Classifiers Used as Adjectives Classifiers can be used as size and shape specifiers (SASS) In these instances they can be used to describe the visual characteristics of an object or a person. Once an object is identified it can be described using a classifier
Classifiers Representing Size and Shape Several classifiers that are used to show size and shape. Two of them are: –CL:F (F handshape) is used to show a small round object such as a coin, piece of candy, a spot on an animal, etc. –CL:B (B handshape) is used to show a large pile, a big stomach, a handful of something
7. Negation There are several ways to form negative sentences in ASL. 1.Non-manual markers: produced in isolation Negative headshake Eyebrows squeezed together 2.Non-manual markers: combined with signs No Never Not none
Negation Continued No is used in response to a Yes/No Question None can be used to indicate zero quantity and can be signed before or after the verb Not and never occur either before the verb or at the end of the sentence thus producing a negative consequence
8. The Verb To Be ASL shows the verb to be in a variety of ways: –Incorporating it into the verb phrase I am going to work –Including it as part of a reference for a noun or pronoun as in the sentence: She is over there or –Including it as part of a descriptive adjective as in: He is tall –English sign systems have signs for is, are, was, were, am, and be. However, these are not signed in ASL.
9.The Role of Fingerspelling in American Sign Language Fingerspelling is a manual representation of the language that is spoken. In ASL it is used to represent: –Proper names –Titles –Addresses –Words that there are no signs for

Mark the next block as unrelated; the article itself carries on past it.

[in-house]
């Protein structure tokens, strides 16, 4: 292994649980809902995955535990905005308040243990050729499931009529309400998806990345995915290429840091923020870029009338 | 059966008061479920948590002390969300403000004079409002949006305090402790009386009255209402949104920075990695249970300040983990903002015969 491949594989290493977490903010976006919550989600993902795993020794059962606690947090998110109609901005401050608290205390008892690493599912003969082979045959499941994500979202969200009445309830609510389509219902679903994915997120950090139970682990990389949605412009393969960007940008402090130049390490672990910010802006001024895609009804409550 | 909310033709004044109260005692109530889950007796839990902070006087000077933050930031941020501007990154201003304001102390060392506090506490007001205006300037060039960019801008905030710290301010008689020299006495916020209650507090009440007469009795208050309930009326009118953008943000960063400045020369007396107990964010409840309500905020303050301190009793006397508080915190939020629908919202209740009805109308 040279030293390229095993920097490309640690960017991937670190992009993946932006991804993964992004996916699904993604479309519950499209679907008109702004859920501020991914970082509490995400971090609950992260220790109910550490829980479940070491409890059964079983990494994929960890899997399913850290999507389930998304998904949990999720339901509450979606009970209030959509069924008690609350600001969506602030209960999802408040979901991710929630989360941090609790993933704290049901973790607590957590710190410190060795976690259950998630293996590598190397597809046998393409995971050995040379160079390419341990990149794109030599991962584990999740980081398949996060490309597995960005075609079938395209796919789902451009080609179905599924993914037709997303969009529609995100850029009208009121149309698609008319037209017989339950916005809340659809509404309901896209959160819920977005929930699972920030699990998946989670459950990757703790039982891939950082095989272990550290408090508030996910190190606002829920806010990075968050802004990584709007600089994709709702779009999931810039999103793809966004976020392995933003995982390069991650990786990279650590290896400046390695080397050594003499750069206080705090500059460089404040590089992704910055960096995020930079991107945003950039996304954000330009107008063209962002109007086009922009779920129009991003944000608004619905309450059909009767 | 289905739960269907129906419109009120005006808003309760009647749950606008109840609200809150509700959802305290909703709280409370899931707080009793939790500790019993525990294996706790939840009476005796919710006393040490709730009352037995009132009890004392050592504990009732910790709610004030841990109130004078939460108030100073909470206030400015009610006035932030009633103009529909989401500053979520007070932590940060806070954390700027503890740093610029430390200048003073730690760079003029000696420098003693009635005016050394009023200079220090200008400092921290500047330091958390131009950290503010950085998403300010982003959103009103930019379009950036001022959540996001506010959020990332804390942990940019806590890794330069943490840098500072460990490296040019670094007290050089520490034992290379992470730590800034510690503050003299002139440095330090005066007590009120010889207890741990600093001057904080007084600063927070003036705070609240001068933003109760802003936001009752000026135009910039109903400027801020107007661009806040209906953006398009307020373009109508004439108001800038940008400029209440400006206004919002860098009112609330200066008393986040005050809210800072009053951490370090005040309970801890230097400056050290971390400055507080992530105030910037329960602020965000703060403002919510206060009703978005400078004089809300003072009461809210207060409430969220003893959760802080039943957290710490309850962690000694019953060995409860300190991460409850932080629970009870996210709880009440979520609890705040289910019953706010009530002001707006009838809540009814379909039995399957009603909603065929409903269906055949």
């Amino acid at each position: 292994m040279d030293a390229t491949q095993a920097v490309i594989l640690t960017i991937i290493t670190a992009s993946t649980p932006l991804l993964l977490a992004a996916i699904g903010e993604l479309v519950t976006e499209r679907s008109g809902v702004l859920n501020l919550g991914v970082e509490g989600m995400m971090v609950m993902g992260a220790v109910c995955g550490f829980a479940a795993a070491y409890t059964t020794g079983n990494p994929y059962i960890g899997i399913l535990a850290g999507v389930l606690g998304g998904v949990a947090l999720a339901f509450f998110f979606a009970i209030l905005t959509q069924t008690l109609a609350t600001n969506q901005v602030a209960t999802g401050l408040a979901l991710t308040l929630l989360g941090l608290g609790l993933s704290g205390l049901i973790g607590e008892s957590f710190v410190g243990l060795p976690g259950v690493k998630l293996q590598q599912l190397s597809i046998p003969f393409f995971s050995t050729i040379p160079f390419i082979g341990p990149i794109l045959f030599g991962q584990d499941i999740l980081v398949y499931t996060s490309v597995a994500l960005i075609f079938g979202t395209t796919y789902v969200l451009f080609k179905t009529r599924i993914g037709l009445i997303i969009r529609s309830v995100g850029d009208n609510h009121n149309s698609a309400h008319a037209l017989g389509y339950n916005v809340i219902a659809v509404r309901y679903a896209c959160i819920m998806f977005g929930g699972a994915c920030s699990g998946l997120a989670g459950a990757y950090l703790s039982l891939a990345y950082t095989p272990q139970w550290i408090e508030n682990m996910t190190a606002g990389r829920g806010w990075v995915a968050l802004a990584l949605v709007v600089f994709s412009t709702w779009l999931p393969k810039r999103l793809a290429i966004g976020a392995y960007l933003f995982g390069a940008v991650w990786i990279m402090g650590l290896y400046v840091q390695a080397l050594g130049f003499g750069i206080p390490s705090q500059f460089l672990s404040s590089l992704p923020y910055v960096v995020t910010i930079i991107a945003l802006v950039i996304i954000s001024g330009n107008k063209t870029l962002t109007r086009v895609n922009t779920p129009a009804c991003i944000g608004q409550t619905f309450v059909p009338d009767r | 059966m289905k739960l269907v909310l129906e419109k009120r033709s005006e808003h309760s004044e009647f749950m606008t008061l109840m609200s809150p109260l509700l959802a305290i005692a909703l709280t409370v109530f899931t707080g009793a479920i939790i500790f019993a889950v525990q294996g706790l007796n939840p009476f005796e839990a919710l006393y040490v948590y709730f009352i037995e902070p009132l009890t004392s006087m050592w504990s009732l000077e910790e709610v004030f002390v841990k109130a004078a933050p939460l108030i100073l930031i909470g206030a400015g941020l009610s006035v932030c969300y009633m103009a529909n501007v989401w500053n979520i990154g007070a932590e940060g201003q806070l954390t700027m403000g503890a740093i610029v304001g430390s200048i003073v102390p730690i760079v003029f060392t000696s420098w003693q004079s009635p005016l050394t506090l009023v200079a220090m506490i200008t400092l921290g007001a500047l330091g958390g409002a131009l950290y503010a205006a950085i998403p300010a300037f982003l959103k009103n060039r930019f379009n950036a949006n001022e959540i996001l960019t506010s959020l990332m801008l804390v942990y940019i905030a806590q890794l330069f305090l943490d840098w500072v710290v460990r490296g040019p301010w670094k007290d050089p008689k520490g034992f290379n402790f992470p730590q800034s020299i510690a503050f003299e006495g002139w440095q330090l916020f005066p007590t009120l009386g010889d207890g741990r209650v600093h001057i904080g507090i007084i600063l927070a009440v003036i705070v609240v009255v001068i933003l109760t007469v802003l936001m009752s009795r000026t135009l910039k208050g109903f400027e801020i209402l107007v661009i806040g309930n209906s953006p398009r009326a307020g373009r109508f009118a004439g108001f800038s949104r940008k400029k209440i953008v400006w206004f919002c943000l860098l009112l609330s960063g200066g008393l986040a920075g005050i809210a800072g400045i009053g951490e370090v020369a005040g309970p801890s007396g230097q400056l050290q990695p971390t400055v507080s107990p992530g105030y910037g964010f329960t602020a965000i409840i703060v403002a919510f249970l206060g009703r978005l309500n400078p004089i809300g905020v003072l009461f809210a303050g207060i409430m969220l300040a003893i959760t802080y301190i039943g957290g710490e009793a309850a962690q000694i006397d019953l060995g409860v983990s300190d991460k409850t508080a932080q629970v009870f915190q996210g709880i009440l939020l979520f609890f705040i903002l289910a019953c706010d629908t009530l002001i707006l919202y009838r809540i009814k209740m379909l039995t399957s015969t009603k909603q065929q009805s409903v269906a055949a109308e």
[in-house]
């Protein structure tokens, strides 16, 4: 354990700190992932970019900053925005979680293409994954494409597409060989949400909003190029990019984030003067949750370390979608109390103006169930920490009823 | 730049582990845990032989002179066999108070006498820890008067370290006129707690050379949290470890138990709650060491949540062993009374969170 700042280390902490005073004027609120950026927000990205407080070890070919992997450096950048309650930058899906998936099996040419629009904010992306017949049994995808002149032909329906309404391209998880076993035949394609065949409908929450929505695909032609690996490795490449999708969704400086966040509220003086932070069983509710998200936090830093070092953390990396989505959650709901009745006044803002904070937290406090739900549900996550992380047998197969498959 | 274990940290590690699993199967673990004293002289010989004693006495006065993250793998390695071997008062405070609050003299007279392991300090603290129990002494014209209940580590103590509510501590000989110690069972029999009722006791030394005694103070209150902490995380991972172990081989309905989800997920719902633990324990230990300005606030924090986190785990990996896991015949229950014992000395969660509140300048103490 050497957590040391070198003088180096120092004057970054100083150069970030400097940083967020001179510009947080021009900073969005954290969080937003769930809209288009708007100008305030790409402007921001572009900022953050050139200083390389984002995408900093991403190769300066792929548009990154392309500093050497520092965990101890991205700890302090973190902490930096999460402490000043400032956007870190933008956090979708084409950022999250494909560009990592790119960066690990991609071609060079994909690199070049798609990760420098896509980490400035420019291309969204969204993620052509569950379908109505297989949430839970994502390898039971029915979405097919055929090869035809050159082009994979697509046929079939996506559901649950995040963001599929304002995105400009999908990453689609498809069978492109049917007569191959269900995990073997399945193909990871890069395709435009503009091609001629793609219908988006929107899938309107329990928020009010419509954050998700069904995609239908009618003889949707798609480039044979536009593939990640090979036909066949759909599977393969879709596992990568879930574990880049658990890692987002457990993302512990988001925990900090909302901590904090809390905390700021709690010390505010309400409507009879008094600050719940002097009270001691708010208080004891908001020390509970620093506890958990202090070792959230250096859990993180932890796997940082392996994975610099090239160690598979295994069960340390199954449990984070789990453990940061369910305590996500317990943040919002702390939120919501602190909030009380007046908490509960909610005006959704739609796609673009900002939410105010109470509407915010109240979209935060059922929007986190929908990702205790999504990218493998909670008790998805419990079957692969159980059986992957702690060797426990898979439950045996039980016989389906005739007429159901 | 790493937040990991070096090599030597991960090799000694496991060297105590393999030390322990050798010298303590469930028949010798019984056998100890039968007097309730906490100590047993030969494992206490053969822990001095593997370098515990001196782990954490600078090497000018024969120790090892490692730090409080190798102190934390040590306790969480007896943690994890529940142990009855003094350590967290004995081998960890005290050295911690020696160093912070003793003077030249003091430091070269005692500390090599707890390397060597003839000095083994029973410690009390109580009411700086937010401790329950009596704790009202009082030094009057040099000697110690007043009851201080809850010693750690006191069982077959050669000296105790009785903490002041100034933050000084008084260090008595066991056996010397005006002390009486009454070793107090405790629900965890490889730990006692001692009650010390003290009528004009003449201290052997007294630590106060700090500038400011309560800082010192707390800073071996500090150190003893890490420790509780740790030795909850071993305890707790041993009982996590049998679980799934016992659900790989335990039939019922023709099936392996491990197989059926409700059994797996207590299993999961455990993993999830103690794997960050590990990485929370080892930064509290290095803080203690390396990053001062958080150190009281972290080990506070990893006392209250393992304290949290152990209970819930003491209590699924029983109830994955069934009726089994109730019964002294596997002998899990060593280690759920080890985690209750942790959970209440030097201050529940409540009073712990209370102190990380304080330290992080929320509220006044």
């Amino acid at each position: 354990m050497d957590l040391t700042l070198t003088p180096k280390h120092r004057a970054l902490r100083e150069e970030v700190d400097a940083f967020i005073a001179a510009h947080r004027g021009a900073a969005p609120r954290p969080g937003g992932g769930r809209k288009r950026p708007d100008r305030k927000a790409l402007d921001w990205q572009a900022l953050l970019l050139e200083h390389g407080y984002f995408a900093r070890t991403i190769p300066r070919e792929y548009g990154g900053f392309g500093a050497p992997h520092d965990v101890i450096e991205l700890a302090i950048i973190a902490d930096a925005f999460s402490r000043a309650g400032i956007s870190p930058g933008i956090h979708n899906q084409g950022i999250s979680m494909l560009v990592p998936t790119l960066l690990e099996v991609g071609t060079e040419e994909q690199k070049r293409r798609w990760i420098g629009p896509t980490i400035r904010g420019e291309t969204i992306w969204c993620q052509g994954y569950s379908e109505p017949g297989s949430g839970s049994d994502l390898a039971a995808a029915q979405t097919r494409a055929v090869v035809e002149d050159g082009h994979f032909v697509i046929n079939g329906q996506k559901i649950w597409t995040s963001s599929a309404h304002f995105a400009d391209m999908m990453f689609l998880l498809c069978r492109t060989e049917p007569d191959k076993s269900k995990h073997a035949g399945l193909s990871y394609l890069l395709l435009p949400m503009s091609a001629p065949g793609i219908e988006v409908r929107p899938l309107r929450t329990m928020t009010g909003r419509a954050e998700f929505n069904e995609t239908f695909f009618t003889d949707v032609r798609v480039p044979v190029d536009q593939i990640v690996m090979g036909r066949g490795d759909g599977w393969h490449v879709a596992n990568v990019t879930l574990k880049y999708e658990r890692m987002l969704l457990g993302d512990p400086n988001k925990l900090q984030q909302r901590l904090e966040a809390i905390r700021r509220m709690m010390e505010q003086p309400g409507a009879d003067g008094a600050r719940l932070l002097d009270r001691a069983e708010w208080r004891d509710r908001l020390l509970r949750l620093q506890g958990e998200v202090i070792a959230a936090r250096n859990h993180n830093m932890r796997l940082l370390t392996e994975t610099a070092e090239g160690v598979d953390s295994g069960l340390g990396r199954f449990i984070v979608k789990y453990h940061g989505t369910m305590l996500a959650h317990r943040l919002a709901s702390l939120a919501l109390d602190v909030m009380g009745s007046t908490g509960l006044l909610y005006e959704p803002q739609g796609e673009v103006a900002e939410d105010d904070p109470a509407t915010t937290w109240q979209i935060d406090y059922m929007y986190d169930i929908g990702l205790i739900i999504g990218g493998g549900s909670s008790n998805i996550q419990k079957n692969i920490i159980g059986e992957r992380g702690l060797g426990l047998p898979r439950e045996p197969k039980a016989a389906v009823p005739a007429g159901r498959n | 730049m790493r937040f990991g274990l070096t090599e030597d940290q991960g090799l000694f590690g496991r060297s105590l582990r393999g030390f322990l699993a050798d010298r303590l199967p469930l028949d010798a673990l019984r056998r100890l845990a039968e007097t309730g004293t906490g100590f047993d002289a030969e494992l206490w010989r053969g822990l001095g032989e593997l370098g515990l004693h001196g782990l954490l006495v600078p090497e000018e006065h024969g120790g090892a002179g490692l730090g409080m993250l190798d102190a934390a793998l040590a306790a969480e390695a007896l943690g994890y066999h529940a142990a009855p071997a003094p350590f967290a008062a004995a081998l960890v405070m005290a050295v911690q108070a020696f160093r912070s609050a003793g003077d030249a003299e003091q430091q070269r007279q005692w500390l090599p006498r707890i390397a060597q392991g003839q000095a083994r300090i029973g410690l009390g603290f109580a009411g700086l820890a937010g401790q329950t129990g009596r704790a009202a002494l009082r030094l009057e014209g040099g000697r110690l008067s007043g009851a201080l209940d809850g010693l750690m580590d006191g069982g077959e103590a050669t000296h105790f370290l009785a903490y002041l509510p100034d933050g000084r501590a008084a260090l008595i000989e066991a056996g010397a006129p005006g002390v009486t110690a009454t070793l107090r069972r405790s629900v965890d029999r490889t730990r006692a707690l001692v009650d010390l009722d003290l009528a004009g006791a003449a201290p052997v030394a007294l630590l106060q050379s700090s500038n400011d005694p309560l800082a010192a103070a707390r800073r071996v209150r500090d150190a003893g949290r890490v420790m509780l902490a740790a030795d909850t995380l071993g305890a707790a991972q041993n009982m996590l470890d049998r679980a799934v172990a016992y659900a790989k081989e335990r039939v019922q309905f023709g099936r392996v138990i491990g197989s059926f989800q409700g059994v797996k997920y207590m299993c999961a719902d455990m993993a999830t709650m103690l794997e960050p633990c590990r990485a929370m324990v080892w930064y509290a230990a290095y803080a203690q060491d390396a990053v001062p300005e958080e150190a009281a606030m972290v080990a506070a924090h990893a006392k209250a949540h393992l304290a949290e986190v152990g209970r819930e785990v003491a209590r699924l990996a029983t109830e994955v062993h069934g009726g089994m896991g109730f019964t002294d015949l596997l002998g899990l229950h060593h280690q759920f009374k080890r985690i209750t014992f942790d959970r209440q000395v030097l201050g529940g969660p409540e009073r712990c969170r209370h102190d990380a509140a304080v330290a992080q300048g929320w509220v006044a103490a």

Fingerspelling Continued spelling out English wordsFingerspelling is a process of spelling out English words where there is no sign equivalent in ASL. corresponds to the English alphabetThe fingerspelled alphabet corresponds to the English alphabet rapid sequence, pausing slightly between wordsWhen fingerspelling the signer produces the handshapes in a rapid sequence, pausing slightly between words (Easterbrooks & Baker, 2002).
The American Manual Alphabet
10. ASL Does Not Use A Written Format ASL is produced visually with signs simultaneously communicating information and other grammatical information. Signed messages are produced in the signing space. Unlike spoken language that follow a linear order, sound by sound, word by word, and can be represented in a written format, ASL is produced visually.
ASL Does Not Use A Written Format Continued As a result, information that students comprehend visually/conceptually may become challenging if sign to print connections are not made. When teachers/interpreters provide students with the sign to print link the opportunity for reading comprehension to occur is enhanced.
10 Things to Remember 1.ASL is Not English on the hands 2.ASL is a visuo-spatial language 3.ASL has grammatical features 4.English word endings are not used to depict tense in ASL 5.Prepositions in ASL are shown in locatives
10 Things to Remember Continued 1.Adjectives in ASL may be placed before or after the noun 2.There are several ways for form negative sentences in ASL 3.The verb to be is signed differently in ASL and is not represented by English signs 4.Fingerspelling plays a role in ASL 5.ASL does not use a written format
References Easterbrooks, S. & Baker, S. (2002). Language learning in children who are deaf and hard of hearing. Boston, MA: Allyn & Bacon. Scheetz, N. (2001). Orientation to deafness. Boston, MA: Allyn & Bacon Scheetz, N. (2005). Forming connections: understanding the difference between ASL and Contact Signing. Unpublished document Scheetz, N. (in press) Building American Sign Language Skills. Boston, MA: Allyn & Bacon.